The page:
Article excerpt from Motif Magazine by Amanda Resch
Reviving a Forest
Elli Panichas grew up near this Hill. During the Depression, in the summer, her family, with hundreds of other families, ate picnics on the Hill; they strolled through the flower gardens; they listened to band concerts at the peak. For immigrant families crowded into three-decker tenements, the Hill marked a bucolic respite. When the Works Progress Administration (WPA) opened hiking trails in the 1930s, people would saunter up.
“The Hill was the life of the neighborhood,” Panichas recalls. Download full article in PDF format here
The Neutaconkanut Hill Conservancy would like to thank the Wantaknohow Garden Club of West Greenwich for their generous donation to the Conservancy. Such donations help NHC to maintain the 88-acre forested and walking trails.Founded in 1938, Club maintains the gardens at a local library, gives an annual scholarship to an area student studying horticulture.
Exploring R.I.’s outdoor gems, open spaces during Land Trust Days
August 11, 2012 2:44 pm By Richard Salit
PROVIDENCE, R.I. — The thickly wooded forest gave way to a grassy meadow at the crest of the hill, and there a break in the trees revealed a breathtaking scene framed in branches and leaves: Providence’s downtown skyline, several miles away.
“I don’t know of a better view of the city than this,” said Rupert Friday, director of the Rhode Island Land Trust Council. Read Full Article Here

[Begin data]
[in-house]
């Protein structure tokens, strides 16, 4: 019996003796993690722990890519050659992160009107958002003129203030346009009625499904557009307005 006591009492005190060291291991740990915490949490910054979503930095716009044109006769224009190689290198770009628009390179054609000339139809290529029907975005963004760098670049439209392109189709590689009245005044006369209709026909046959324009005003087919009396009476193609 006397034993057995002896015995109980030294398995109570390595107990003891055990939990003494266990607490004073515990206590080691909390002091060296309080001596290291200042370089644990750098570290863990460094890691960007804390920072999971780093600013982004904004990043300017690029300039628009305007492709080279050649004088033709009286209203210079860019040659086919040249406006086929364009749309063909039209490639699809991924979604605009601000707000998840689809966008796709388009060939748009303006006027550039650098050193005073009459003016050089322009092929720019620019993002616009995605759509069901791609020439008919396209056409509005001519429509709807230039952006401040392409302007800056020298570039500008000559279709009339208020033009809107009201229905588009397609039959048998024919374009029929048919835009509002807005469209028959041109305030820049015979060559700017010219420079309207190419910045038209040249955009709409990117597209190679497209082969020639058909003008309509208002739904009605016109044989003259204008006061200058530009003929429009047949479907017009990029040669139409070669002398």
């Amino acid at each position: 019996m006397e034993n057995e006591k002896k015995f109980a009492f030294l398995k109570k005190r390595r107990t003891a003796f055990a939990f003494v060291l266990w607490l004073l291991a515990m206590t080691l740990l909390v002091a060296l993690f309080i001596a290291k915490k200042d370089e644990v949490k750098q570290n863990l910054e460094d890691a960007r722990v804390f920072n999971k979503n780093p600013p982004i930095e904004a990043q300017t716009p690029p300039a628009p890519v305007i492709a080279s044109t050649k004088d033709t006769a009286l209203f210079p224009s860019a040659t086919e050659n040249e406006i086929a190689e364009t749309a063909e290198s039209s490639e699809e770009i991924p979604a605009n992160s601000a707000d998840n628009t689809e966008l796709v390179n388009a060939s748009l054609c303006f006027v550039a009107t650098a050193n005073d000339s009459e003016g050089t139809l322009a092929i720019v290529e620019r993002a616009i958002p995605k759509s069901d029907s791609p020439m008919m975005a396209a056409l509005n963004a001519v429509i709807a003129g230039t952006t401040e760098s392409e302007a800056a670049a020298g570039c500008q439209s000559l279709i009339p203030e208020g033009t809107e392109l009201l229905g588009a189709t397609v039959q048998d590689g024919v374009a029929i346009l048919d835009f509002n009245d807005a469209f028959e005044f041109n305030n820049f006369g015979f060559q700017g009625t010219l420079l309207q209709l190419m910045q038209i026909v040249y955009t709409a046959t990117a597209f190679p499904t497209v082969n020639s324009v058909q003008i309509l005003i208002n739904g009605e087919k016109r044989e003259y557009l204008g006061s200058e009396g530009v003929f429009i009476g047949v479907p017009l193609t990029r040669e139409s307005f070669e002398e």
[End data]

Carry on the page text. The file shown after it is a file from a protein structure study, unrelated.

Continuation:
Providence College students spruce up Neutaconkanut Hill trails
By BETH HURD, Johnston Insider Reporter
Making use of the maxim that “many hands make light work,” students from Providence College spent two days of volunteering at Neutaconkanut Hill – Monday and Tuesday, Aug. 29 and 30. The 150 students, along with 25 upperclassmen who served as leaders, are participants of a college-sponsored program called Urban Action.
Neutaconkanut Hill Park, 88 acres of woodland and trails owned by the City of Providence, is on the Johnston/Providence line and was once part of Johnston. From the top of the hill, at 296 feet above sea level, one can view downtown Providence and “nearly a quarter of the state.”
“They began working with the Neutaconkanut Hill Conservancy five years ago (this is the fifth year) ,” said Elli Panichas of the NHC. “We realized last year that many had been with us for their whole four years at PC. For the past three years, UA has chosen our site as their only volunteer site; they love us and we love them.”
The Urban Action program was started in 1991 by two PC students as a program to get students out into the community; it started out with 17 students the first year, explained team leader Tim Fleming, of Wakefield, Mass. The program is celebrating its 20th anniversary this year and is now so popular, they’ve had to turn students away; the school received more than 200 applications this year. “We do love Neutaconkanut Hill the most,”
Read the full article visit the Johnston Insider
Amgen Foundation gives $5,000 to conservancy